John William Godward - The Delphic Oracle
Type of Spiritual Experience
A description of the experience
'The Delphic Oracle' by John William Godward
An oracle is variously defined as a shrine where divinely inspired pronouncements and prophecies are made, as the person chosen to speak such pronouncements, or as the pronouncement itself. In ancient Greece, the Delphic Oracle was the shrine founded by Apollo himself, and was the most highly revered Oracle of its time.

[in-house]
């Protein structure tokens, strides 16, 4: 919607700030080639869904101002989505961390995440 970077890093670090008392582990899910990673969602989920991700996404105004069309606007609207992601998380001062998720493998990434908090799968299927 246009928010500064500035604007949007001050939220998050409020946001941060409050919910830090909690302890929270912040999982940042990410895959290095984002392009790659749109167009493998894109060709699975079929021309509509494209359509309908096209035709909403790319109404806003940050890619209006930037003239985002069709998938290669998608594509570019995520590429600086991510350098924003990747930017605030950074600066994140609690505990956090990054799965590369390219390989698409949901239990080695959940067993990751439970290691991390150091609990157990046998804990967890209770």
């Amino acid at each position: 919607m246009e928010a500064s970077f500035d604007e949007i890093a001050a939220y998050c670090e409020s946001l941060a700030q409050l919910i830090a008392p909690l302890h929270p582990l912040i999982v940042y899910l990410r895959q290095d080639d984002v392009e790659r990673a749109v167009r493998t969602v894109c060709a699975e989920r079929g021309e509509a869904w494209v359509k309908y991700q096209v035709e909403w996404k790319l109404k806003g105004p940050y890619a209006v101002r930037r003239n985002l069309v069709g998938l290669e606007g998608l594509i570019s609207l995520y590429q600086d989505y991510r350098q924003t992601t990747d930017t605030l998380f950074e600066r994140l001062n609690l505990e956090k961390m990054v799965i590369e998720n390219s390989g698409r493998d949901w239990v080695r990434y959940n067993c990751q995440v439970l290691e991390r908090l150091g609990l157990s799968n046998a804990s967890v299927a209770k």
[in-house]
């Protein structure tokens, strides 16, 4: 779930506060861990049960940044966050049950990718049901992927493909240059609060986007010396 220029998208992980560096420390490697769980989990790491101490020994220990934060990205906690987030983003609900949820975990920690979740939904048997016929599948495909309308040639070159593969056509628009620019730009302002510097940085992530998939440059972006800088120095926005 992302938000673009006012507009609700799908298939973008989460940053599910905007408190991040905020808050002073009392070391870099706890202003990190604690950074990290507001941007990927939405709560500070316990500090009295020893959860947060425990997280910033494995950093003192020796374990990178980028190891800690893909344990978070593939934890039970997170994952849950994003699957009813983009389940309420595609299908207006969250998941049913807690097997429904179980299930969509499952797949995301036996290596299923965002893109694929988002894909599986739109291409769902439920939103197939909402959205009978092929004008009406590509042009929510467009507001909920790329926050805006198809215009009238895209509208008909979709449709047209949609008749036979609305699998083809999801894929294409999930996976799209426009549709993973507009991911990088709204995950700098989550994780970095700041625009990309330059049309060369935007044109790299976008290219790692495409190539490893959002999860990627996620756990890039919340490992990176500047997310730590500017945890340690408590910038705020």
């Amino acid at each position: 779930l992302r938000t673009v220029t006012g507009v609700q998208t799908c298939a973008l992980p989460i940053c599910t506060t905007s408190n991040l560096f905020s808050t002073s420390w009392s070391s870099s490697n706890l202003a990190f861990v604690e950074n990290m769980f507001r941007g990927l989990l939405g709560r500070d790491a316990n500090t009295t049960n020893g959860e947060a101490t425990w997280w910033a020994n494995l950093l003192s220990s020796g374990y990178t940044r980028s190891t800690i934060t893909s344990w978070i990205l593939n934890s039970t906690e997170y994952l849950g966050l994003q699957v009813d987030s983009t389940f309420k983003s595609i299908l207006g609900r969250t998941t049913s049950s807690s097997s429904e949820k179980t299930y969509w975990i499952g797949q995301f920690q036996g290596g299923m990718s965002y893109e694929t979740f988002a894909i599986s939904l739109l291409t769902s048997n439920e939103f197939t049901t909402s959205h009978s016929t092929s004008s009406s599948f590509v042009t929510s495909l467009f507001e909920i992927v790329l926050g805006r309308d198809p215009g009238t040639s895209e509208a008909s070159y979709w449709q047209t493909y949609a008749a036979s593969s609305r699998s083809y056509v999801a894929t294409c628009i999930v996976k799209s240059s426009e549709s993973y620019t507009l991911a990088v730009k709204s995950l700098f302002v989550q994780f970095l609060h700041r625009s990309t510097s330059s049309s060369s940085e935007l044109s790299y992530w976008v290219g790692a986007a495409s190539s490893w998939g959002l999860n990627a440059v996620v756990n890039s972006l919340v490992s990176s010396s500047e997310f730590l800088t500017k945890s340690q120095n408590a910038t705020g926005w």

The chosen prophetess, depicted here in the 1899 painting by J. W. Godward, was known as the Pythia. The Pythia entered into trance-like states and spoke their prophecies in a 'language' similar to the unintelligible words uttered by those who speak in tongues. Priests were responsible for recording and interpreting the oracles.
John William Godward was a protégé of Sir Lawrence Alma-Tadema in the style of the Victorian Frederick Leighton. Godward's work was severely judged by art critics toward the end of his life as Picasso and the new wave of Modernism swept aside the ideals of 19th century art.